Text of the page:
If it's over, you'll know
So given that you want to make sure that in the future, you do not have profound regrets, how do you tell when it's time to call it quits with infertility treatment? My personal and clinical experience has taught me this: when it's time to quit you will know it. You will feel it, almost as a physical sensation--something like, "I can't do this anymore, it's bad for me." Your self-protective mechanism will kick in, and saving yourself will become the most important goal. I vividly remember the moment of my decision to quit infertility treatment. I had a break at work, and was pacing back in forth in my office when I realized that although I didn't want to stop trying IVF, I had run out of treatment options. If I kept going, it would be sort of like gambling--the odds were stacked against me. I had the profound sense that I would be really hurting myself if I continued, and to no good end. I acknowledged that I was really bad at getting pregnant--but maybe there was something else at which I was good, and it made more sense to put my energy toward that. We turned to adoption, and so far I have never regretted that decision.
But the heart wants what it wants...
However, if you feel in your heart of hearts that you would like to continue, but that maybe you shouldn't because it is expensive, time-consuming, or other practical concerns--then it is a different story. In this case, I think that if you could logistically make it happen, you should probably continue in treatment. Infertility treatment has a time-stamp on it, so you don't want to be looking back 10 or 20 years down the line, when you don't have the option anymore, and wishing you tried when you had the chance. The heart wants what it wants, and if continuing is what is in your heart, I think it is important to try to honor that. Whether or not it results in a baby, at least you will have the closure of knowing you tried everything you could to achieve your goal.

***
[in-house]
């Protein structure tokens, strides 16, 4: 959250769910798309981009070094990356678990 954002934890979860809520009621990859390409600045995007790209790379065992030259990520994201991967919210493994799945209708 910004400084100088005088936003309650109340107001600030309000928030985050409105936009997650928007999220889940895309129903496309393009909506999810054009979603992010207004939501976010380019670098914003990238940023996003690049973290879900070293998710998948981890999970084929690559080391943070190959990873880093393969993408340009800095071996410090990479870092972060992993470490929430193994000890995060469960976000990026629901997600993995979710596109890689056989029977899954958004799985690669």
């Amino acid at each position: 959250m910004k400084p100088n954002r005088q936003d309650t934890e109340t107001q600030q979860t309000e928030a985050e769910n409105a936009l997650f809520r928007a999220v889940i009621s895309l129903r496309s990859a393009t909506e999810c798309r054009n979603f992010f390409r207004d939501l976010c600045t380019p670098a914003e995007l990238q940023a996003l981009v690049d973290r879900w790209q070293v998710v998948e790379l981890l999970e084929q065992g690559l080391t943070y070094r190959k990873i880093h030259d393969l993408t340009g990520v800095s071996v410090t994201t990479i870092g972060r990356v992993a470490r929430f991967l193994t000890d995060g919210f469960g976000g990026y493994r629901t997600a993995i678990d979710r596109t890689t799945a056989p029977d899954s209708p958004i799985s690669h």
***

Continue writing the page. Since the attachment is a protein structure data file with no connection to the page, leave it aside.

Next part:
I know that this way of thinking comes at a price, usually financial. I personally hate the fact that money can be such a primary factor when it comes to decision making about creating a family. But money can usually be earned or borrowed, although admittedly not without significant sacrifice. However, having a child is such an important part of life that it may be worth taking on more financial risk or burden in order to maximize your chances.
As for the time, logistical difficulties, and other inconveniences involved with infertility treatment, I would urge you to remember that although it may be difficult in the near-term future, if you avoid these things now, you may be feeling regret later for many years.
As in so many things in life, we must balance our short-term needs with our long-term goals. It is never easy, but I think you should keep in mind that this is one of the most important decisions you will ever have to make. This will help give you the necessary perspective--and courage--to do what you need to do to protect your future happiness.